How did the cities we love to explore get to the gargantuan size that they are today? That’s what we wanted to find out.
We dove deep into the archives to find some of the oldest maps around and brought them to life to show the growth of five of the biggest cities in the world.
When people think of England, many tourists of course picture visiting London, exploring its rich heritage and globally-renowned social scene. Latest estimates put London’s population at 9.1 million, a huge leap from the 1.1 million in 1801 when the first census was undertaken. The following map shows the growth from 1746 to now and the scale of London’s growth, particularly how the city spreads further away from the river Thames.
In 1906, there were an estimated 6 million people living in ‘The Big Smoke’, but the true population boom is thought to be from 1988 when it fell to the lowest population post-war (6.7m) and has not stopped climbing since then.
Historic records show that Dubai was first seen as a small fishing village in the early 1880s, but British trading opened it up further a couple of decades later. With trading came growth and it continued to grow slowly until 1966 when the region found oil.
At the start of this boom period is where our map picks up Dubai in 1984, where the city had a population of around 325,000, compared to the 2.9 million estimated in 2021. Watch how the city unfolds into the metropolis we know now below.
Estimates place over 10.7 million people in Bangkok today, at the start of the 1950s, the city was home to just 1.36 million, and less than 50,000 in 1822. The city’s explosion is thought to start from the 1930s onwards and historic maps show the later explosion from the 60s onwards.
Now over 65 million people fly into Bangkok every year to visit Thailand’s exotic natural beauty and culinary delights, as well as using it as an international gateway to Southeast Asia.
The French capital has a wealth of history and fortunately some well-kept maps in archives allowing us to look at the city in the 1600s, where an estimated 415,000 would have lived. In the 1860s, census records show around 1.8m Parisians living in the city, growing to 2.7m in 1901, and more recently 2.18 million in 2020.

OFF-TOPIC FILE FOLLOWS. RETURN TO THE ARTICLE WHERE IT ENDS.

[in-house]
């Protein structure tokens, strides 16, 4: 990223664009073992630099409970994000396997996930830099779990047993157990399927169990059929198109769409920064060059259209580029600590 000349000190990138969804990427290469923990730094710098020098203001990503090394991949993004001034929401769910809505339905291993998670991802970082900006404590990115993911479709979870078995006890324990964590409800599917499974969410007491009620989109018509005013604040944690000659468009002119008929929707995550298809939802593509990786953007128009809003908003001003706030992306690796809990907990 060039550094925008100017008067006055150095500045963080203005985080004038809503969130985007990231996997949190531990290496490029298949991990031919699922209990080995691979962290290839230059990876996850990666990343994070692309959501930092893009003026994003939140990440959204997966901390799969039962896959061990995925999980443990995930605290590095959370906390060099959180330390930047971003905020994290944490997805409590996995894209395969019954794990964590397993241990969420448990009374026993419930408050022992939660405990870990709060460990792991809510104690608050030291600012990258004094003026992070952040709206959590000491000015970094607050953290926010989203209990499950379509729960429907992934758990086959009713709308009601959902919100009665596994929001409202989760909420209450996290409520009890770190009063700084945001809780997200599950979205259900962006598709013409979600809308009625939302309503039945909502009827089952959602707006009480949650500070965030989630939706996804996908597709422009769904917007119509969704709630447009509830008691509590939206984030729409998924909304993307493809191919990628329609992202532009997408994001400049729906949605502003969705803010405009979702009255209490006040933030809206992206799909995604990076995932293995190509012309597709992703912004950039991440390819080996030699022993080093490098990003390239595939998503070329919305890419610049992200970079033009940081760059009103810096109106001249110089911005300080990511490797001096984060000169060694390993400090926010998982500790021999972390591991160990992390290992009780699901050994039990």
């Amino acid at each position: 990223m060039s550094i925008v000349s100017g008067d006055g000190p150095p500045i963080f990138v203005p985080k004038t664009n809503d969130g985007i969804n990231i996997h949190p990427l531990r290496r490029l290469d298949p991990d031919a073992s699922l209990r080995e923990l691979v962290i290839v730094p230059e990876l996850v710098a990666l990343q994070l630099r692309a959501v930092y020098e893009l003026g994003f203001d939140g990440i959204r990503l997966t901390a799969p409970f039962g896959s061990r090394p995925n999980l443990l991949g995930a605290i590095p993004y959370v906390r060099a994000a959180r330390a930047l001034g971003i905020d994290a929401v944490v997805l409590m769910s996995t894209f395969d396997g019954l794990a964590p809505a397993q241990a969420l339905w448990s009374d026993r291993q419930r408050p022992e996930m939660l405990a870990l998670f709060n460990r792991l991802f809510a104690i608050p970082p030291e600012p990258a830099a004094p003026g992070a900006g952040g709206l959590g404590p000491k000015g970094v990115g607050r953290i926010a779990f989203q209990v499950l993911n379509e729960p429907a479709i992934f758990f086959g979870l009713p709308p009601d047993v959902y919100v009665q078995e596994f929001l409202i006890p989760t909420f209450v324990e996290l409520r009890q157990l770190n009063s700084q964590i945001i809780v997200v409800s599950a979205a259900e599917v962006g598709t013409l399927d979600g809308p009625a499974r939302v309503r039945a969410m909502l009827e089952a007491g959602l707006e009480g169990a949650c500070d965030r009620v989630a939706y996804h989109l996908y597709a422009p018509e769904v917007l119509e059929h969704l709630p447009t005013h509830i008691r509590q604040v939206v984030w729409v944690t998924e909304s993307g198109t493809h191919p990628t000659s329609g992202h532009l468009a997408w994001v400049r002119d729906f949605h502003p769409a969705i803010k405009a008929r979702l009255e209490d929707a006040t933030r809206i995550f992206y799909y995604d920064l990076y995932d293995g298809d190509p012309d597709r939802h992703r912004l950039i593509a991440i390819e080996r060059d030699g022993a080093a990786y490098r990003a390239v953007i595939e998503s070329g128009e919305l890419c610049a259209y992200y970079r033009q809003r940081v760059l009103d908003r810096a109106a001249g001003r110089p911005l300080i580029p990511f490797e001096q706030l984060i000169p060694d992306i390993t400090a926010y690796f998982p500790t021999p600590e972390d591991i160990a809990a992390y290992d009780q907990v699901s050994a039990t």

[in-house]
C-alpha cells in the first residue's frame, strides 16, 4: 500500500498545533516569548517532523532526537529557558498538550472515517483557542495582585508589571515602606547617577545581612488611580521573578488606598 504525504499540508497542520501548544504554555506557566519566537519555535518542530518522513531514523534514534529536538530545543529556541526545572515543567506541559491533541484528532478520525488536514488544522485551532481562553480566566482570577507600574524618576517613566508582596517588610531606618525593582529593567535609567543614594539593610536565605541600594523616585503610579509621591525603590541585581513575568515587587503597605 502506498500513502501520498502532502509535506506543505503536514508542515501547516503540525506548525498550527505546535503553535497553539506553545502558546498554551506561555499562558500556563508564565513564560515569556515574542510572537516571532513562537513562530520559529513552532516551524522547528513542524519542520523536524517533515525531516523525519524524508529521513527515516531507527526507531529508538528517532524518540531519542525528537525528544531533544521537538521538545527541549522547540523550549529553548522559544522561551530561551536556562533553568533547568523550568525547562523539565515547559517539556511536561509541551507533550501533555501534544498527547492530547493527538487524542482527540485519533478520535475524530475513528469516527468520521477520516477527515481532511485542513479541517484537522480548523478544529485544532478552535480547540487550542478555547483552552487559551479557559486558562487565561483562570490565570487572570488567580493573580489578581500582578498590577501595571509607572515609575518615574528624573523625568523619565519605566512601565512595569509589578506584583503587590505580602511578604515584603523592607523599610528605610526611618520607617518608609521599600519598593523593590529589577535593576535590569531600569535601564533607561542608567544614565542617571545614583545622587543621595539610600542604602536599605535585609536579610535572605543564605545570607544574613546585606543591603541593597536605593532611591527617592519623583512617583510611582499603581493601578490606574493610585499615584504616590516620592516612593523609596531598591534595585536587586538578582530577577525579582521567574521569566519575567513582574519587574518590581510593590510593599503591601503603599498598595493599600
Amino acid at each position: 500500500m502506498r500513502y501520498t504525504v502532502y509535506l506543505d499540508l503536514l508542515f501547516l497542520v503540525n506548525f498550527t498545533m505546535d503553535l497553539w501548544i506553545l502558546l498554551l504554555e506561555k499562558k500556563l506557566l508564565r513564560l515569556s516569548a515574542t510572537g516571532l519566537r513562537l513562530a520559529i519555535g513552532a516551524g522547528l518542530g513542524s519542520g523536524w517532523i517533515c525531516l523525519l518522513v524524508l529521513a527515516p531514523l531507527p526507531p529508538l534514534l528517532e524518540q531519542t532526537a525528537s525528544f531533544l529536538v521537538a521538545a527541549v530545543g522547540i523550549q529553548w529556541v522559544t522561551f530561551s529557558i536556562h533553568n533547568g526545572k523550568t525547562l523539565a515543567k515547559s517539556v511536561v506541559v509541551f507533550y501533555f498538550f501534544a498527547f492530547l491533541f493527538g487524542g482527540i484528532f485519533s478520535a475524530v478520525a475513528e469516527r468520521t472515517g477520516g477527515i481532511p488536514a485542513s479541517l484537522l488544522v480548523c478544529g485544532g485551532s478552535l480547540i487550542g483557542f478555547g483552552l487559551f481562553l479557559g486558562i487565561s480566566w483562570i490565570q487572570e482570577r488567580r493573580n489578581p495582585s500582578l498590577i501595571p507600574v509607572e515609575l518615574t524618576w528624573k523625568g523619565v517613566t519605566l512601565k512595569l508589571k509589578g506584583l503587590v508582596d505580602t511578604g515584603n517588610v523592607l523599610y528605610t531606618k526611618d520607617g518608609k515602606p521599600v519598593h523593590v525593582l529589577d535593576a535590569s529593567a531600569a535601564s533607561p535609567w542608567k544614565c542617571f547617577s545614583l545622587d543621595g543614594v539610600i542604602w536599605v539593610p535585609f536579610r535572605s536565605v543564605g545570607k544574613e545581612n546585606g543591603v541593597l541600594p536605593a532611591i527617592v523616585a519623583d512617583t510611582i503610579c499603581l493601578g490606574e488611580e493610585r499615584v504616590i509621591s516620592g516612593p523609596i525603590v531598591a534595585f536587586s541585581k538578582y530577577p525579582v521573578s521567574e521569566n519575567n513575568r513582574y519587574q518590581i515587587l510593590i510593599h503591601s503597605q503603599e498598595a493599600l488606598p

Watch ‘The City of Love’ grow in our maps below starting in 1652.
The final city we looked at in our research, Singapore, was technically established in 1965, but the region dates back to the early 14th century with settlers. The island is a hub for metropolitan life and has the second-highest GDP per-capita in the world.
The earliest Singaporean census in 1824 showed that there were around 10,000 people living there, by the 1950s this had grown to over 1 million, and currently stands at 5.45 million. In the 1990s, the Singaporean government put in place the ‘Development Guide Plans’ for the region designed to address future needs of residents and encouraged continued urban growth. Watch the growth of the Republic of Singapore below to see how the population expands outwards across the island.
We took various historic maps of the five cities to decipher where the city boundaries were over time. Where this wasn’t stated we opted for another year/decade/century. Our maps were based on publicly accessible historic maps of the cities, and Google Earth satellite imagery for more recent (1980s onwards) maps. We also used Google Earth’s ‘Historical Maps Around the World’ feature to find older maps. All maps were cross-referenced with public records to get the most accurate city boundaries we could find.